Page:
Nuclear Issues (continued)
December 7, 2015
Bulletin of the Atomic Scientists
By Hui Zhang, Senior Research Associate, Project on Managing the Atom
"With the aftermath of the Iran agreement hanging in the air, words such as “centrifuge,” “enrichment,” and “uranium” are still appearing regularly in news coverage. Which means that now is a good time to look at the enrichment capacity of a much larger power, thousands of miles away: China. The country’s enrichment capacity is a topic about which little has appeared in the popular press—possibly because little is publicly known, and what information there is has to be assembled, verified, and evaluated from many different independent sources."
December 7, 2015
The Huffington Post
By Martin B. Malin, Executive Director, Project on Managing the Atom
"The International Atomic Energy Agency drew several important conclusions in the report it released last week on the weapons-related elements of Iran's past nuclear activities..."
December 3, 2015
By William H. Tobey, Senior Fellow, Belfer Center for Science and International Affairs
The July deal did not solve the Iran nuclear program. At best it delayed it. America and her allies, however, must join together quickly to prepare for the day in a decade or so when the question will again be upon us.
November 25, 2015
By Stephen M. Walt, Robert and Renée Belfer Professor of International Affairs; Faculty Chair, International Security Program
"Even as we grapple with today's crises, we should acknowledge with gratitude the disasters that might have occurred but didn't. Another year has gone by with no nuclear weapons being detonated, no great power war breaking out, and no major economic meltdown...."
November 25, 2015
By Kevin Ryan, Director, Defense and Intelligence Project, Belfer Center for Science and International Affairs
On November 24th, 2015, fighter aircraft from Turkey, a NATO state, shot down a Russian Su24 fighter along the Turkish-Syrian border. A local Syrian rebel group claimed to have found one of the pilots dead. Not since a Soviet sentry shot US Army Major Arthur Nicholson in 1985, has there been a shooting death between the forces of Russia and members of NATO.....
Even if it is not possible to reconcile the two sides politically and diplomatically, it is vital that a military dialogue reopen now to provide national leaders with a means to deconflict and resolve security issues without resorting to force. NATO and Russia should reopen military-to-military contacts to provide transparency over capabilities and intentions – the two components of a threat. This kind of dialogue was able to keep the Cold War “cold” and is needed again.
November 20, 2015
By Rolf Mowatt-Larssen, Senior Fellow, Belfer Center for Science and International Affairs
They say we are at war.
What does war look like?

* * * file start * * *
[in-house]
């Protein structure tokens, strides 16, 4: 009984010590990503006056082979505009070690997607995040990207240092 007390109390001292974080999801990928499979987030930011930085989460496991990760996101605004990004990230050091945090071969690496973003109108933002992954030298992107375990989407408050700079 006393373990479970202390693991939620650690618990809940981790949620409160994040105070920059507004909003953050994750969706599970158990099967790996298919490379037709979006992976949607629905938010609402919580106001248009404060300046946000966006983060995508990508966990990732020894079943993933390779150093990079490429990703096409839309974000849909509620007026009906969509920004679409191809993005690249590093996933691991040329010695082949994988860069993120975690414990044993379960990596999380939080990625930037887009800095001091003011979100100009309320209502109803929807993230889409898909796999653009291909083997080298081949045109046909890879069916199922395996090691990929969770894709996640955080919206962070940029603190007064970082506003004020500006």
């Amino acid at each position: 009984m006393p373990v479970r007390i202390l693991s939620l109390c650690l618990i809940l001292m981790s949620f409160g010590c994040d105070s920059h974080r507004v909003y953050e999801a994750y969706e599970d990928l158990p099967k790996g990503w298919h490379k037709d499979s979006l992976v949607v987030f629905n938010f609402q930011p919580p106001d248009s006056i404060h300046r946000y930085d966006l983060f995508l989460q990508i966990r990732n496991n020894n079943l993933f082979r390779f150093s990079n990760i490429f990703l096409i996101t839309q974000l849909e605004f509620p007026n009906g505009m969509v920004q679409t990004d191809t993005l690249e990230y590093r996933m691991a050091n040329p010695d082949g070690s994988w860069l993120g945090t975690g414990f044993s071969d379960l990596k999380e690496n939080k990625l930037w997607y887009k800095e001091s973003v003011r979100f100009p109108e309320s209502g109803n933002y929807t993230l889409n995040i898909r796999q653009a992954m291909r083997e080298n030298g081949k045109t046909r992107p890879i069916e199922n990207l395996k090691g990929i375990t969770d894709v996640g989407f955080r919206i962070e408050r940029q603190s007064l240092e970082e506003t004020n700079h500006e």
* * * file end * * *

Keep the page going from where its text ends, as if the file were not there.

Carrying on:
Our enemy is violent Islamic extremism. He is Daesh. He is al-Qaeda. The enemy consists of all groups and adherents of violent Islamic extremism. Our enemy is the “global jihad” movement inspired by the 9/11 attack. They seek to impose an aberrant ideology on the world. For Daesh and their allies, coexistence with their enemies is unimaginable. Compromise is impossible. Daesh has adopted the mindset of an apocalyptic cult group.
November 15, 2015
Wall Street Journal
By Meghan L. O'Sullivan, Jeane Kirkpatrick Professor of the Practice of International Affairs, Harvard Kennedy School
Professor Meghan O'Sullivan was interviewed on November 15th, 2015 for a Wall Street Journal special section on energy, discussing the rapid transformation of the American energy sector in light of low fuel prices, new climate policies and other factors.
November 16, 2015
H-Diplo/ISSF, issue 4, volume VIII
"In Bargaining on Nuclear Tests the historian Or Rabinowitz demonstrates the rare ability to engage with contemporary policy debates on nuclear proliferation and U.S. nonproliferation strategies on the one hand, and successfully utilize qualitative analytical frameworks in social science like prospect theory (19) on the other."
November 4, 2015
Institute for Science and International Security
While Iran continues to keep the pressure on to weaken the International Atomic Energy Agency’s (IAEA’s) effort to get to the bottom of the well-founded allegations that it had a nuclear weapons program, the Obama administration is giving the impression that it is softening its position on this critical issue. The administration should publicly state that the results of the IAEA’s investigation are critical and are linked to sanctions relief.
October 28, 2015
By Daniel Poneman, Senior Fellow, Belfer Center for Science and International Affairs
With the upcoming implementation of the Iran deal, the continuing challenge from nuclear rogue North Korea, and global competition heating up to supply nuclear facilities to new adopters of nuclear power in Asia, Europe, and Africa, American leadership in nuclear technology is more important than ever to protect our national security and maintain the highest degree of vigilance against the spread of nuclear weapons.